Rotation formalisms are focused on proper (orientation-preserving) motions of the Euclidean space with one fixed point, that a rotation refers to. Although physical motions with a fixed point are an important case (such as ones described in the center-of-mass frame, or motions of a joint), this approach creates a knowledge about all motions. Any proper motion of the Euclidean space decomposes to a rotation around the origin and a translation. Whichever the order of their composition will be, the "pure" rotation component wouldn't change, uniquely determined by the complete motion.
One can also understand "pure" rotations as linear maps in a vector space equipped with Euclidean structure, not as maps of points of a corresponding affine space. In other words, a rotation formalism captures only the rotational part of a motion, that contains three degrees of freedom, and ignores the translational part, that contains another three.
The above-mentioned triad of unit vectors is also called a basis. Specifying the coordinates (components) of vectors of this basis in its current (rotated) position, in terms of the reference (non-rotated) coordinate axes, will completely describe the rotation. The three unit vectors, , and , that form the rotated basis each consist of 3 coordinates, yielding a total of 9 parameters.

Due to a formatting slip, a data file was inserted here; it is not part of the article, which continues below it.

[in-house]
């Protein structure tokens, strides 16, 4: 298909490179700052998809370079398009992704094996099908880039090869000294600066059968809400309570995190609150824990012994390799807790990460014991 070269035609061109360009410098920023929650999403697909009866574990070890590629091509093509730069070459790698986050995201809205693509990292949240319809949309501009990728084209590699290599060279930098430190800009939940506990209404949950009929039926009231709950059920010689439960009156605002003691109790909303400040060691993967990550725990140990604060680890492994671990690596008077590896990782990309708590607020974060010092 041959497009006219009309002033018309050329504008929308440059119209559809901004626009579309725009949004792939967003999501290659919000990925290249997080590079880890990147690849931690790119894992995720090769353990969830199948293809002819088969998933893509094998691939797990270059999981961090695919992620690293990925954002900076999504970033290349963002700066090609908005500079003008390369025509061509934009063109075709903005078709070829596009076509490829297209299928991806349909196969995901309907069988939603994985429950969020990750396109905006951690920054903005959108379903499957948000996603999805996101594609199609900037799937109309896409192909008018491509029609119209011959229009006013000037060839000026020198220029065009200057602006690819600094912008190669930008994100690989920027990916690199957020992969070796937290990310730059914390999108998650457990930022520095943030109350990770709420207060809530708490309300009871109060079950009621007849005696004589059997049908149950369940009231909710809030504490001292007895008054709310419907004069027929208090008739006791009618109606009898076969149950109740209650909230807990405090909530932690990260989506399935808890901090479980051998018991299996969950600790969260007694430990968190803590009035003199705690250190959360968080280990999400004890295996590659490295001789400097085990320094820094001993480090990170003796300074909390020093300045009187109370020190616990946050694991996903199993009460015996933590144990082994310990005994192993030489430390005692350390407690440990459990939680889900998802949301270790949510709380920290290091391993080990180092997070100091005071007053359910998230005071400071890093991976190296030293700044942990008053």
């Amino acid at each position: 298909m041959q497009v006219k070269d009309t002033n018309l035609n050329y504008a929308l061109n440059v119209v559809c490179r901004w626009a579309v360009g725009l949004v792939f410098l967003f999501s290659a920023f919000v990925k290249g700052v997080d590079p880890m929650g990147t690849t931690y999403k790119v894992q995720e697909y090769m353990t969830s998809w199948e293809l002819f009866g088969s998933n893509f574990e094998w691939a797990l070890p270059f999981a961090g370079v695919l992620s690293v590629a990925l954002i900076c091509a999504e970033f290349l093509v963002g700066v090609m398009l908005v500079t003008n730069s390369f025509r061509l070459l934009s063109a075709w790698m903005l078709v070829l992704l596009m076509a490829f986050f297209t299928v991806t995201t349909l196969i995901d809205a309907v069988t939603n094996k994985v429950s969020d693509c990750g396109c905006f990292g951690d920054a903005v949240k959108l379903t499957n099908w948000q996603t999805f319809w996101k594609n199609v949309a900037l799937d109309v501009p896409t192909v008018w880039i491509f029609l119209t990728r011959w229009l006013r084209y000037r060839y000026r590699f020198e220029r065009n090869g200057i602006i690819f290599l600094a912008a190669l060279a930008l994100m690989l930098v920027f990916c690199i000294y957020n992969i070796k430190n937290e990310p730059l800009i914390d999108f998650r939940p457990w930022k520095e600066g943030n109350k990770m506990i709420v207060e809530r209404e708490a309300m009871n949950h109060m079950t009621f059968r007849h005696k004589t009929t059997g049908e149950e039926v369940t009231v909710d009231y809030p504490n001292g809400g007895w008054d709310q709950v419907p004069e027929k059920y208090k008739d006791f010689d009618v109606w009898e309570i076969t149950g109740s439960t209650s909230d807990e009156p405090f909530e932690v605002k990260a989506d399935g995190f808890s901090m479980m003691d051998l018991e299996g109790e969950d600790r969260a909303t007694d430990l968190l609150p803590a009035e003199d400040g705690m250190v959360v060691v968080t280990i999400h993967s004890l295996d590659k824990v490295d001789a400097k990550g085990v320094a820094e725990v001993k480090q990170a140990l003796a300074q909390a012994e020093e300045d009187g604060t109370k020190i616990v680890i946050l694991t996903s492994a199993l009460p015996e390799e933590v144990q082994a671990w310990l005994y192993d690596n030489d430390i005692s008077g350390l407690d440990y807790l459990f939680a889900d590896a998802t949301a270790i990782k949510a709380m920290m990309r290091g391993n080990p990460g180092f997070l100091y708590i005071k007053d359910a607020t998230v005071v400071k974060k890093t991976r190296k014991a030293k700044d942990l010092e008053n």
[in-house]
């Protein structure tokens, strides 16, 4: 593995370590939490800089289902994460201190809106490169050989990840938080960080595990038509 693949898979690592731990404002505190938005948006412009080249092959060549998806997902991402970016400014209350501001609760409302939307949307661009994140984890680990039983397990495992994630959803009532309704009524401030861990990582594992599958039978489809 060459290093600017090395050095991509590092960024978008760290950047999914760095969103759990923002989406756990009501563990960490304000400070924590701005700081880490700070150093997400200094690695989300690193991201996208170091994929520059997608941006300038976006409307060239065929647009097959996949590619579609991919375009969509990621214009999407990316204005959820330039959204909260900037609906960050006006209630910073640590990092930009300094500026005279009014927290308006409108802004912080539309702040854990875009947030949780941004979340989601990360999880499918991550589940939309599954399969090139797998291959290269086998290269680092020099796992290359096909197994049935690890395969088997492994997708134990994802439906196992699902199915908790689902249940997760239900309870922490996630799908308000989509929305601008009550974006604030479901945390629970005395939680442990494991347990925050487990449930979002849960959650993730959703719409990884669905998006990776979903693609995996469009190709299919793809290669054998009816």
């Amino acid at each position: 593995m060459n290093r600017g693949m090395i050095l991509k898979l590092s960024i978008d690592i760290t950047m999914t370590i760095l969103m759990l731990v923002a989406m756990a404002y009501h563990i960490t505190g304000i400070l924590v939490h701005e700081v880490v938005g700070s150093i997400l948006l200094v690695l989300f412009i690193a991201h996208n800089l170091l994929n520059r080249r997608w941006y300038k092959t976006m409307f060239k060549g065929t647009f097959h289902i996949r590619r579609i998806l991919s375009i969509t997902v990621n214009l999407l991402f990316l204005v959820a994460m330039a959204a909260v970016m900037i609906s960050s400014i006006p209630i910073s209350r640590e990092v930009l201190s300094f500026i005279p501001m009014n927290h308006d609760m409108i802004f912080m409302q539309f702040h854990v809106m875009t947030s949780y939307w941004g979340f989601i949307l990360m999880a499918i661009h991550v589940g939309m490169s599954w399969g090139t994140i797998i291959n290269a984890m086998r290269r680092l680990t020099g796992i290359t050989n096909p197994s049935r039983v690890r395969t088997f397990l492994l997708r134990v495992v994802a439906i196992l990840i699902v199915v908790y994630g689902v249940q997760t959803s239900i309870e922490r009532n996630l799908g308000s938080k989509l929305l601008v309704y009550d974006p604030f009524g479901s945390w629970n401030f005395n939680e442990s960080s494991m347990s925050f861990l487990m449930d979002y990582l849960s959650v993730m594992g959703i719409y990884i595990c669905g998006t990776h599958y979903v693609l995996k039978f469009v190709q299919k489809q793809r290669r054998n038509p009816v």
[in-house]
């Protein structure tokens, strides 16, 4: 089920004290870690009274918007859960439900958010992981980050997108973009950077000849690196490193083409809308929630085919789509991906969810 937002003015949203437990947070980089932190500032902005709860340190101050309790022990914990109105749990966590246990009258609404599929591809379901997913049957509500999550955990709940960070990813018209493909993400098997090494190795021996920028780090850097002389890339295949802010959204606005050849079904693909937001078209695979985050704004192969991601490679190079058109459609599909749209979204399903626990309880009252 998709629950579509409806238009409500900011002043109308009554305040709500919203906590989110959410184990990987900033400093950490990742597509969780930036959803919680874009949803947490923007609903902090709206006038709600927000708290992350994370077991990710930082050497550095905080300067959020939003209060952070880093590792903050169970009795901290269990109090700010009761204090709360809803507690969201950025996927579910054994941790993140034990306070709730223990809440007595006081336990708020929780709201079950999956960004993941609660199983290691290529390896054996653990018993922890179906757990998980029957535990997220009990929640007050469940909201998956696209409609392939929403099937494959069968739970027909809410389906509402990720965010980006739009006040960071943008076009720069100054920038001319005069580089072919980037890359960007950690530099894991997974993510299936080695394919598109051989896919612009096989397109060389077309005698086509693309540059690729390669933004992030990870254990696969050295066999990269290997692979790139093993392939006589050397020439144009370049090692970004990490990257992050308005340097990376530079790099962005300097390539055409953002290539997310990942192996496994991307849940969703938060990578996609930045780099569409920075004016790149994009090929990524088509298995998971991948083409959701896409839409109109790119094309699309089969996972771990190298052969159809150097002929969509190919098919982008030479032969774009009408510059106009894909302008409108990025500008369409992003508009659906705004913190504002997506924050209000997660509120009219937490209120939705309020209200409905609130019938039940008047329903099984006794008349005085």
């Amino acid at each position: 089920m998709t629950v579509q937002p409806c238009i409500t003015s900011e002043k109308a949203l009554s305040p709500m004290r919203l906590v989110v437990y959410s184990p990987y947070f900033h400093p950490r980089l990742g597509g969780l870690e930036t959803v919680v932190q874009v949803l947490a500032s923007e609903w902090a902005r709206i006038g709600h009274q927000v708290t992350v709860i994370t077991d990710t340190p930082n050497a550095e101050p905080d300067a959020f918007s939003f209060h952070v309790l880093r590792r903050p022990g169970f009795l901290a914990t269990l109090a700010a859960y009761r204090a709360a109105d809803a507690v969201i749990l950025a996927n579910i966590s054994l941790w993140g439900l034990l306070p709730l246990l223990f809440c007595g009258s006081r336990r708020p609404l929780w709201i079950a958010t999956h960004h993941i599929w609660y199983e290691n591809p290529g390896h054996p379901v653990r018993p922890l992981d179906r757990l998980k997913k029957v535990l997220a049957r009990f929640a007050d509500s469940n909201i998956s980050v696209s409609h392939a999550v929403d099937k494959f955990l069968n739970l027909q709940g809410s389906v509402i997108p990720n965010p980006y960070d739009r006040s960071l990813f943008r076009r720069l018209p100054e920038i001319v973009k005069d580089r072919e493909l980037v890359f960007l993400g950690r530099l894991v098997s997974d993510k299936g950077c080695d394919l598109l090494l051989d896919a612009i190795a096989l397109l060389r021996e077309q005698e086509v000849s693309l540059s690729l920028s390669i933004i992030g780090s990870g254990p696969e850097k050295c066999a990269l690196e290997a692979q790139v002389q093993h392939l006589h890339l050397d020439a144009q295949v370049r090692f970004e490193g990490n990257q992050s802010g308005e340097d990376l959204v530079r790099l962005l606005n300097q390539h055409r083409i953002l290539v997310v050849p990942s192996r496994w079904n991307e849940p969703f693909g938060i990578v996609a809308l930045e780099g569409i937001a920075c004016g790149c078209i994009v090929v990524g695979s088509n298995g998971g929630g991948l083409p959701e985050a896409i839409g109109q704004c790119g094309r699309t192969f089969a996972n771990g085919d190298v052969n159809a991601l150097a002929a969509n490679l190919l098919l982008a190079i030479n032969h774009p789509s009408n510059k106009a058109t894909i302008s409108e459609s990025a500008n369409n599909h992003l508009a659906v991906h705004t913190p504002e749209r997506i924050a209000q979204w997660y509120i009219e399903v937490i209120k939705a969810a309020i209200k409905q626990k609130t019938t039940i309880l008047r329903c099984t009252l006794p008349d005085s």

These parameters can be written as the elements of a matrix A, called a rotation matrix. Typically, the coordinates of each of these vectors are arranged along a column of the matrix (however, beware that an alternative definition of rotation matrix exists and is widely used, where the vectors coordinates defined above are arranged by rows)
The elements of the rotation matrix are not all independent--as Euler's rotation theorem dictates, the rotation matrix has only three degrees of freedom.
The determinant of A is +1, equivalent to the product of its eigenvalues.
The trace of A is 1 + 2 cos ?, equivalent to the sum of its eigenvalues.